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Re: Code style question -- code review

by Discipulus (Abbot)
on May 20, 2021 at 19:17 UTC ( #11132803=note: print w/replies, xml ) Need Help??


in reply to Code style question

Hello AlexP and welcome to the monastery and to the wonderful world of Perl!

Style is anyway a matter of taste. For what my opinion is worth I glanced your code and I'd say:

@EXPORT and @EXPORT_OK are different: the latter makes no sense if you already export some function.

Do you really need Exporter 5.74 and Scalar::Util 1.56 ? You must be as flexible as you can with users of your module: no need to ask them to upgrade to last version unless you know is the rigth thing to do. For example let say Scalar::Util included the blessed function from x.x version but you know your usage of it can trigger a bug up to x.y verion then and only then you ask the end user to have x.y version.

Many authors use names with a leading underscore for private functions, even if they are not private.

I prefere the and put at the end of the line and all and aligned: the same for or and for thernary like ? and : because somenting at the end of line is easier to spot.

In your sub get_by_single_key you have if .. if .. if and this, style apart, sounds wrong: if .. elsif .. else sounds more appropriate.

You set all return explicit and this is good and make the code more readable. Someone likes shorter statements like returns 1 if $x but this is a matter of taste.

I dont like too much blank lines (again a matter of taste): for me, closing a brace } does not need a blank line after it.

L*

PS you might be interested in my step-by-step-tutorial-on-perl-module-creation-with-tests-and-git even if i see you already implemented some test: good job!

There are no rules, there are no thumbs..
Reinvent the wheel, then learn The Wheel; may be one day you reinvent one of THE WHEELS.

Replies are listed 'Best First'.
Re^2: Code style question -- code review
by GrandFather (Saint) on May 21, 2021 at 03:18 UTC
    "I prefere the and put at the end of the line and all and aligned: the same for or and for thernary like ? and : because somenting at the end of line is easier to spot."

    I emphatically disagree! The easiest stuff to see is at the start of the line. I frequently break complicated expressions over lines so that it is easier to understand them. For example, the following test from a C++ project I'm working on right now could be laid out several ways:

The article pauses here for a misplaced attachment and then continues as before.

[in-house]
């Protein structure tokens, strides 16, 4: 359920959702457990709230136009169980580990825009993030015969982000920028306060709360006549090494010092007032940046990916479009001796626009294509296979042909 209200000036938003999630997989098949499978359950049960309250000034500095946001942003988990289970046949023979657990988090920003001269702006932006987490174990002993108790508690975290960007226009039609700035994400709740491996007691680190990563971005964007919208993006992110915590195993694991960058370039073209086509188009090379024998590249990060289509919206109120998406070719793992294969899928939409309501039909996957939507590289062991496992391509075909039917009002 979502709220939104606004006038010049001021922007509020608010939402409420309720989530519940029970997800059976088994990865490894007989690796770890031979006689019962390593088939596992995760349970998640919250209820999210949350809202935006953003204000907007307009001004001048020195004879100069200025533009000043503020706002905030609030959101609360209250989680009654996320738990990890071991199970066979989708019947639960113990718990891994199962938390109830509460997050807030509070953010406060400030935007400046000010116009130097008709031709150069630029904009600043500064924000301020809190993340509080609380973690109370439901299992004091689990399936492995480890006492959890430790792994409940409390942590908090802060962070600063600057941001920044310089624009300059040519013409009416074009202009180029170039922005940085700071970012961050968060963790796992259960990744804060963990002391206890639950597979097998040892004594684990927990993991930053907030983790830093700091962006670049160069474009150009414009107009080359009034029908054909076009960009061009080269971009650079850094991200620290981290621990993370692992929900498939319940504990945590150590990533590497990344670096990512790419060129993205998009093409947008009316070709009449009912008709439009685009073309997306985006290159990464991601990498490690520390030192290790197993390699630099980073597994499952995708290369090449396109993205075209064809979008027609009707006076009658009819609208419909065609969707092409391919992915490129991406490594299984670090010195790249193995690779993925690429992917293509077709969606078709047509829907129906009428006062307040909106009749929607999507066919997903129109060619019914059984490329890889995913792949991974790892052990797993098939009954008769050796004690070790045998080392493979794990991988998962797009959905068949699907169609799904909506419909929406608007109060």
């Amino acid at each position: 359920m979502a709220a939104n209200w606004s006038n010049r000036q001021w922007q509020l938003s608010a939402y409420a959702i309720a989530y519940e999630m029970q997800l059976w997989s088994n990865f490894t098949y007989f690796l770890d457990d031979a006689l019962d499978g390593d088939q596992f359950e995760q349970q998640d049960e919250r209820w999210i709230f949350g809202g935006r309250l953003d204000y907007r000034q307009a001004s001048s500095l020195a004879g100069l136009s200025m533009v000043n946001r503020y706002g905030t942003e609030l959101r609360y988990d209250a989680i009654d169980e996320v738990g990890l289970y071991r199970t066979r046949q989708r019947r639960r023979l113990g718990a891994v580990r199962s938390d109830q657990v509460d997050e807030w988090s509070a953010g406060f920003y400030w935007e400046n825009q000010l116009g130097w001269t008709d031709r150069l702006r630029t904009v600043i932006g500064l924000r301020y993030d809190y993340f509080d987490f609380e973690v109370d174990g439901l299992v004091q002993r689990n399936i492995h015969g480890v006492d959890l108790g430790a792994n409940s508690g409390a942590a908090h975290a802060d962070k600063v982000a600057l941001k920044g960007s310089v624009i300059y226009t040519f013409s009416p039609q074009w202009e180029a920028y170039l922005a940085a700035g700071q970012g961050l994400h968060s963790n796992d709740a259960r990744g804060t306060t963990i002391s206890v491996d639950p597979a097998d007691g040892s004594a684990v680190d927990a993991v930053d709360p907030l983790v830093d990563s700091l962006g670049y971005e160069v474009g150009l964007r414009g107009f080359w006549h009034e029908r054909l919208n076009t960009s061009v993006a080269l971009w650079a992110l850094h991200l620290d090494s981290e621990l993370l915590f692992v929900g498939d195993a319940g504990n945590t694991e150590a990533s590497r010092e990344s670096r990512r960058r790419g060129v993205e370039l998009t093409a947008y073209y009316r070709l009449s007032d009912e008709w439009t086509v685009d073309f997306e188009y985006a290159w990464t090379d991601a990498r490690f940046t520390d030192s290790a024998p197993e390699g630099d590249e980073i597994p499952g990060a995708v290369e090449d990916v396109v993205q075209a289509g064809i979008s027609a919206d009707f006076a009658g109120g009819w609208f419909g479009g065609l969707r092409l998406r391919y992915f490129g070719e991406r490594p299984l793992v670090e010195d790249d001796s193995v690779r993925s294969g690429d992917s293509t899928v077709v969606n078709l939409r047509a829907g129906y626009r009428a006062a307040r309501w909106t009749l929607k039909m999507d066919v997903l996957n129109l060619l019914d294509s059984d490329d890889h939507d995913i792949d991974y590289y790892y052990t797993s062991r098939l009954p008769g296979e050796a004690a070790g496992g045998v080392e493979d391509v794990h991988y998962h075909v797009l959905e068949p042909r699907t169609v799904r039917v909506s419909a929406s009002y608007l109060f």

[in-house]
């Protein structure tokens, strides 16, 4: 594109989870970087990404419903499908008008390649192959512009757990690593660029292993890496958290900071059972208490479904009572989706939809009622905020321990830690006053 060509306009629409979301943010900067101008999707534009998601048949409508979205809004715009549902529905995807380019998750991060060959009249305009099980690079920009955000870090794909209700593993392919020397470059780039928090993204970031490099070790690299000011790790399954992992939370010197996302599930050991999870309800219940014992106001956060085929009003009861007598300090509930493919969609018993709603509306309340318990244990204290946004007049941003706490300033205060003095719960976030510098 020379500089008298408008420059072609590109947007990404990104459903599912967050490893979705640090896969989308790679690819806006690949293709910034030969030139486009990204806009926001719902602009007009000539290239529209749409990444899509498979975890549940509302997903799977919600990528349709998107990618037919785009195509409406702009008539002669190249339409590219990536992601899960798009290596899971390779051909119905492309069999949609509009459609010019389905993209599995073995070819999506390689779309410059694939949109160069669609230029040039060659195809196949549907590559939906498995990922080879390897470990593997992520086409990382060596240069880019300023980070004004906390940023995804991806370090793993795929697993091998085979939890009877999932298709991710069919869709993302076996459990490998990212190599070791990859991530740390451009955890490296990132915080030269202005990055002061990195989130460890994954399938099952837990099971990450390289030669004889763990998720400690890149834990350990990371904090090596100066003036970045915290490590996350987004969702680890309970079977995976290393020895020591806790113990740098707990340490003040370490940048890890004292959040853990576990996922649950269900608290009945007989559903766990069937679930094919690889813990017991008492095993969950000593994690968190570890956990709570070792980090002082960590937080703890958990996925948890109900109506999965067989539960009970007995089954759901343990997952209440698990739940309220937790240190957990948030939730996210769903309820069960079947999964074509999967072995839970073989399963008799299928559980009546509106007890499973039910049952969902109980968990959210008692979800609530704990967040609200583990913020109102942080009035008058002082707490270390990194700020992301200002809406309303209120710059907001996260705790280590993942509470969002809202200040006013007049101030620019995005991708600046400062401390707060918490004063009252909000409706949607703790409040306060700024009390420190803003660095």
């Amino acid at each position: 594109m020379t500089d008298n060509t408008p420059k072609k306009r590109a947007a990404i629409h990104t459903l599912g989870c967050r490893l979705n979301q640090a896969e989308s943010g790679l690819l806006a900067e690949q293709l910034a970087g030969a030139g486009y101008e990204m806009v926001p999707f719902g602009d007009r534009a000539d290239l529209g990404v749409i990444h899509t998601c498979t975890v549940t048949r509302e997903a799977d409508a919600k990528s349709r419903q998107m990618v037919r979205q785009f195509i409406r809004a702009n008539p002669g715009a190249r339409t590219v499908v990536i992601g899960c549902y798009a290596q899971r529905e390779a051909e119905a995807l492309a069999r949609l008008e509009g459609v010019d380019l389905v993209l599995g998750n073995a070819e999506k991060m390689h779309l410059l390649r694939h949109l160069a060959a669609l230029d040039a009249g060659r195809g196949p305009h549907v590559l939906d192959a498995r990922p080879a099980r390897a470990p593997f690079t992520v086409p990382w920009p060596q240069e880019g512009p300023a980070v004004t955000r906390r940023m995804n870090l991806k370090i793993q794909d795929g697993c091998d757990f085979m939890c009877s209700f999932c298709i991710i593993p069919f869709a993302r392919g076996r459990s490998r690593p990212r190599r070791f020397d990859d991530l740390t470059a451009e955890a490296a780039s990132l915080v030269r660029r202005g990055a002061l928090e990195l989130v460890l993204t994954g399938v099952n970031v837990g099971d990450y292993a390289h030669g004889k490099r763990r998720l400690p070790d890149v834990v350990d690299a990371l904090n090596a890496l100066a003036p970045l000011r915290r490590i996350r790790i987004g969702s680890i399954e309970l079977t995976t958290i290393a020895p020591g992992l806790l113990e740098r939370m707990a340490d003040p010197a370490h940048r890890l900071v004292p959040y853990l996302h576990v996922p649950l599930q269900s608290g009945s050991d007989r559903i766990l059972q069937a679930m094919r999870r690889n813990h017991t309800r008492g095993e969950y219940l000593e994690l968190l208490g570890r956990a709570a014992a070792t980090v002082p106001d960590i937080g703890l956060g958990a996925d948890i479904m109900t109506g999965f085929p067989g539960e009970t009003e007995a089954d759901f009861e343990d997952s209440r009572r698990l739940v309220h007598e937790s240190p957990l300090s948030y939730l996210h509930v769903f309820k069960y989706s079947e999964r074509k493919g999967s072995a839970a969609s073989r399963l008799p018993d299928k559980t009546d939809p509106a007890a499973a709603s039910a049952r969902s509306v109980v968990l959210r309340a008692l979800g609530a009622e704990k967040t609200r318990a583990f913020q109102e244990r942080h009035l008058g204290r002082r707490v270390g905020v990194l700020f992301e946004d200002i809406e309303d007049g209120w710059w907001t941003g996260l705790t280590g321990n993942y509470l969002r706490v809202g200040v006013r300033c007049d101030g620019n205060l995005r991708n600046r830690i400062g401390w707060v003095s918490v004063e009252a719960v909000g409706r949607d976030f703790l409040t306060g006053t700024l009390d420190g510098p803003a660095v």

if (currMaj < bestMajVer || (currMaj == bestMajVer && currMin <= bestM +inVer)) // Current image is no better than the best so far if (currMaj < bestMajVer || (currMaj == bestMajVer && currMin <= bestMinVer) ) // Current image is no better than the best so far if ( currMaj < bestMajVer || (currMaj == bestMajVer && currMin <= bestMinVer) ) // Current image is no better than the best so far

    To my eye the last version is much easier to understand than the previous two.

    One of Perl's features that I really like is the provision of statement modifiers because, for short statements at least, I can get compact expressive code with the important bits in the right order:
    <do this interesting thing> <while/for/if> <something vaguely interesting>.

    For the same reason the default increment operator should be pre-increment (++$thing) instead of the cargo culted post-increment operator ($thing--). There are places where post-increment must be used, but they are rare and the default should always be pre-increment just because the operator is easier to see and the operation is less surprising.

    Optimising for fewest key strokes only makes sense transmitting to Pluto or beyond
      Hello GrandFather

      > I emphatically disagree!

      :) as I told, I suppose is a matter of taste. I tend to use something like:

      # complex clause if ( defined $thing and $thing > 3 and $thing <= 42 and 0 == $thing % 2 ) # ternary print (defined $thing and $thing > 0) ? $thing : 'not';

      L*

      There are no rules, there are no thumbs..
      Reinvent the wheel, then learn The Wheel; may be one day you reinvent one of THE WHEELS.
Re^2: Code style question -- code review
by AlexP (Beadle) on May 21, 2021 at 07:46 UTC

    Thank you very much for your time and detailed comment.

    According to your information, I can make a small manual.

    About versioning, is there a way to tell perl use version >= 1.x or what can be done?

      For using modules, the version specified is, by default, the minumum version. The same is true of perl itself, so:

      use 5.010; use Text::Diff 1.40;

      means that the script must be run using perl 5.10 or newer and must be able to load Text::Diff version 1.40 or newer.

      See the docs for use for more detail.


      🦛

        Many thanks!

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